The island of Bali, like most of the islands of the Indonesian archipelago, has a very interesting geography. The formation of the island is the result of the direct tectonic subduction of the Indo-Australian plate under the larger Eurasian plate. This under earth activity has led to some fantastic geographical features such as the formation of the highest volcano on the island, the still extremely active -volcano Mount Agung, which stands at 3,142 m (10,308 ft) and is referred to by the Balinese as “the holy mother temple”. The island is incredibly fertile due to the thick deposits of volcanic ashes in the soil, and this factor has been a strong factor in the islands agricultural prosperity. Bali is an integral part of the republic of Indonesia and is only about eight degrees south of the equatorial centre in the Indian Ocean; the island is located to the east of Java and north- west of Australia.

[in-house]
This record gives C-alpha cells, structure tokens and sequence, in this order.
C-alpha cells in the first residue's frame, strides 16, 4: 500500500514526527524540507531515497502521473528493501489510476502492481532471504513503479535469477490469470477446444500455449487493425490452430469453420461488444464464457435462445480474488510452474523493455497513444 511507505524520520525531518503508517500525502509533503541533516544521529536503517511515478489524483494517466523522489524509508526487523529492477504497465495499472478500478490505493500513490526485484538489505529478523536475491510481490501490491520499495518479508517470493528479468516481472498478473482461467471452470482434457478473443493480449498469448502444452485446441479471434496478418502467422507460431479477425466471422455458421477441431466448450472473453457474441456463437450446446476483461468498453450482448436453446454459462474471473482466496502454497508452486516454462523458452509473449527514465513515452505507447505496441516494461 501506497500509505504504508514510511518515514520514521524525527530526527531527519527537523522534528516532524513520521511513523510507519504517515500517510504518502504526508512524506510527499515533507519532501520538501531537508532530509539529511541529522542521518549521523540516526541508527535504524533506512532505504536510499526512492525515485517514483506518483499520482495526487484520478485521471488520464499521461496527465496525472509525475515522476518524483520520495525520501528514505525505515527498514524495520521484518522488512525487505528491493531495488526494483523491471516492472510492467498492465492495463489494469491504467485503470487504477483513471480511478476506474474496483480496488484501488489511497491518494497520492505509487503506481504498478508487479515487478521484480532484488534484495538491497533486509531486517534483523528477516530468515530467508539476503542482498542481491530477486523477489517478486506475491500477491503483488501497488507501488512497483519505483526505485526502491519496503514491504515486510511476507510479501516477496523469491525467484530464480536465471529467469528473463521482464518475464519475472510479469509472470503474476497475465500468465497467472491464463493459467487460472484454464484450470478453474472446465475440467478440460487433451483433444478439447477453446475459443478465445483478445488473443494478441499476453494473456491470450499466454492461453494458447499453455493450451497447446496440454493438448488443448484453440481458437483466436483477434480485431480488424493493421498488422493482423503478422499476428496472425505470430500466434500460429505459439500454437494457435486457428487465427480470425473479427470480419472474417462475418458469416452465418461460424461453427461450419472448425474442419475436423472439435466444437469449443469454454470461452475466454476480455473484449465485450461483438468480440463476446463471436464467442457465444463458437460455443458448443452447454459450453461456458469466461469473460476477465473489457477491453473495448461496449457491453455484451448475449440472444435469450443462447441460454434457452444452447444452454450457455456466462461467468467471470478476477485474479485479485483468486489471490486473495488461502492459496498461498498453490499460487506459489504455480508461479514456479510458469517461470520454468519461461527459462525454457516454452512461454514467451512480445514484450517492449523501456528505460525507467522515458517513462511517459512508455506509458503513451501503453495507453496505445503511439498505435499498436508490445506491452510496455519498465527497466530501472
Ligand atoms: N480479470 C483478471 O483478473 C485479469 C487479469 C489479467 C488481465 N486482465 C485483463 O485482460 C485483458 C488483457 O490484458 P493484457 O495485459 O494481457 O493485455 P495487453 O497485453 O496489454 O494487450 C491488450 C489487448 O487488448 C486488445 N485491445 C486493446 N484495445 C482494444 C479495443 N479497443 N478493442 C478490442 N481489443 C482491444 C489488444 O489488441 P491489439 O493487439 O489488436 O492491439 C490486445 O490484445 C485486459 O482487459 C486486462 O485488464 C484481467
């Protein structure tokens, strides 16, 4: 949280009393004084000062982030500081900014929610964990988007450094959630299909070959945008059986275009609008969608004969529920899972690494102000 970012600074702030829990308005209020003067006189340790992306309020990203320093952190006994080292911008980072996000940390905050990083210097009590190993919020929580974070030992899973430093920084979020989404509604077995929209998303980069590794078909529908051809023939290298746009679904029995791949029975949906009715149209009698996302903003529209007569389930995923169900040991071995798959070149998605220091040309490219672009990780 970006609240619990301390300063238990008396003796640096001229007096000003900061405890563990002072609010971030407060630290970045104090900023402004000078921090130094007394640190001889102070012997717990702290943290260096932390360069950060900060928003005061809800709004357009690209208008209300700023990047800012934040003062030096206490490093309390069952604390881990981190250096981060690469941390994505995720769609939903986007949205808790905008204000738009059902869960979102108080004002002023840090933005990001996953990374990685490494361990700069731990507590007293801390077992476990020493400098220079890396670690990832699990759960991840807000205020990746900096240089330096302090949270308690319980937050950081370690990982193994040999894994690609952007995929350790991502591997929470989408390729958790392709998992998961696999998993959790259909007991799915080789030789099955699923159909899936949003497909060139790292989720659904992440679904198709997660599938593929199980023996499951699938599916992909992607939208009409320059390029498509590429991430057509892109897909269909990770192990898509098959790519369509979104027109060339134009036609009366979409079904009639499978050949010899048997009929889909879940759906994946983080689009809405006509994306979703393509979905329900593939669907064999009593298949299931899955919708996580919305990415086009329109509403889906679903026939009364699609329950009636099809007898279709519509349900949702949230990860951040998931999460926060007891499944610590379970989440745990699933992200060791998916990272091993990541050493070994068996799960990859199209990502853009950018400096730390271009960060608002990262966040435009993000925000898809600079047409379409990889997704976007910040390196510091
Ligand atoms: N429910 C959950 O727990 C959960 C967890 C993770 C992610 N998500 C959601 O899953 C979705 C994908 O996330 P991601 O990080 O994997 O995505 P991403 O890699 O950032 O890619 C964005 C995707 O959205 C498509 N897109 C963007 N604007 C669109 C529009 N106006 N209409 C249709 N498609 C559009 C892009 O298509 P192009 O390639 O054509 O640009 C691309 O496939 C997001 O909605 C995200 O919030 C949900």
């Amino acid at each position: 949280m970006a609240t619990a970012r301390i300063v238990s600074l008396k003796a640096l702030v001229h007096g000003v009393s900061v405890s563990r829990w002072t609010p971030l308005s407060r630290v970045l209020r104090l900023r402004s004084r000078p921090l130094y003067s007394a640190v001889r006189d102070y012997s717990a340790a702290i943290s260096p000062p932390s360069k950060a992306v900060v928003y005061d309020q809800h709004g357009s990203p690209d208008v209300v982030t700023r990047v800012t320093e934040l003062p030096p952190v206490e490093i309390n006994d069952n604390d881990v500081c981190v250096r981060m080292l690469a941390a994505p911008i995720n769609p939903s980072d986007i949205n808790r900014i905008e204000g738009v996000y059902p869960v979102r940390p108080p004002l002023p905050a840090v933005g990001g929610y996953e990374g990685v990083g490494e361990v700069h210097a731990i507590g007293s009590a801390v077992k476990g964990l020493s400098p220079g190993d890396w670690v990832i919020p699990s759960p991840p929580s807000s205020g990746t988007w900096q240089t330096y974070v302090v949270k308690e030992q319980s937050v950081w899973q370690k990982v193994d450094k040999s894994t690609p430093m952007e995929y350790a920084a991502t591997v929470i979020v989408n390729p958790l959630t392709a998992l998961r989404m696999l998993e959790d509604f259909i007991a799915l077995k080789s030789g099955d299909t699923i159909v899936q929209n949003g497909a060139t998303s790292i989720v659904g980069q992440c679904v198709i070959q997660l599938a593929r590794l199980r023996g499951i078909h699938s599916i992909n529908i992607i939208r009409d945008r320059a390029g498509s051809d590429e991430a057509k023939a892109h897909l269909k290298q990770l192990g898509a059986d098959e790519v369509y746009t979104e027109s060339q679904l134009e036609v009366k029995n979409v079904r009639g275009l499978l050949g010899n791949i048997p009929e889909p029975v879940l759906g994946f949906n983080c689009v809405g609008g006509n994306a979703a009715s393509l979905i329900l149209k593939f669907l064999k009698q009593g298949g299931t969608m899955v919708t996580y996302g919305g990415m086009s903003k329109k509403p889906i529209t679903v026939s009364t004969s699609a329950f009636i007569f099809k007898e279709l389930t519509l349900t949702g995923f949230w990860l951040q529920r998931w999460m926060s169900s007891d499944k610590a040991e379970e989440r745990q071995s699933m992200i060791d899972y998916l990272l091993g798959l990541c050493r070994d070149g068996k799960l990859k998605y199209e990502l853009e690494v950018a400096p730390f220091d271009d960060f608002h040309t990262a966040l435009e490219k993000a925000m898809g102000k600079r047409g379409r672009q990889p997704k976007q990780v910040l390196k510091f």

Bali covers an area of only, 632 square kilometers (2,175 square miles) and measures just 55 miles (90 kilometers) North to South and less than about 90 miles (140 kilometers) from East to West. For a comparison that’s about the size of Wales in the United Kingdom. The Island has lush jungle, rice fields, huge lakes, and both black sand and white sand beaches. Bali is surrounded on all sides by the Indian Ocean, and has rich ancient marine deposits and as a result, impressive tropical coral reefs. Bali still has the occasional smaller earthquake but is not prone to the same destruction or problems seen in Banda Ache or elsewhere in central Java. The size of Bali means that is easy to see the whole island on a conventional two week holiday. Also its proximity to Australia has meant that Bali has seen a rise in profits, investment and living standards as more and more tourists visit Bali every year to marvel at its geography, culture and beauty.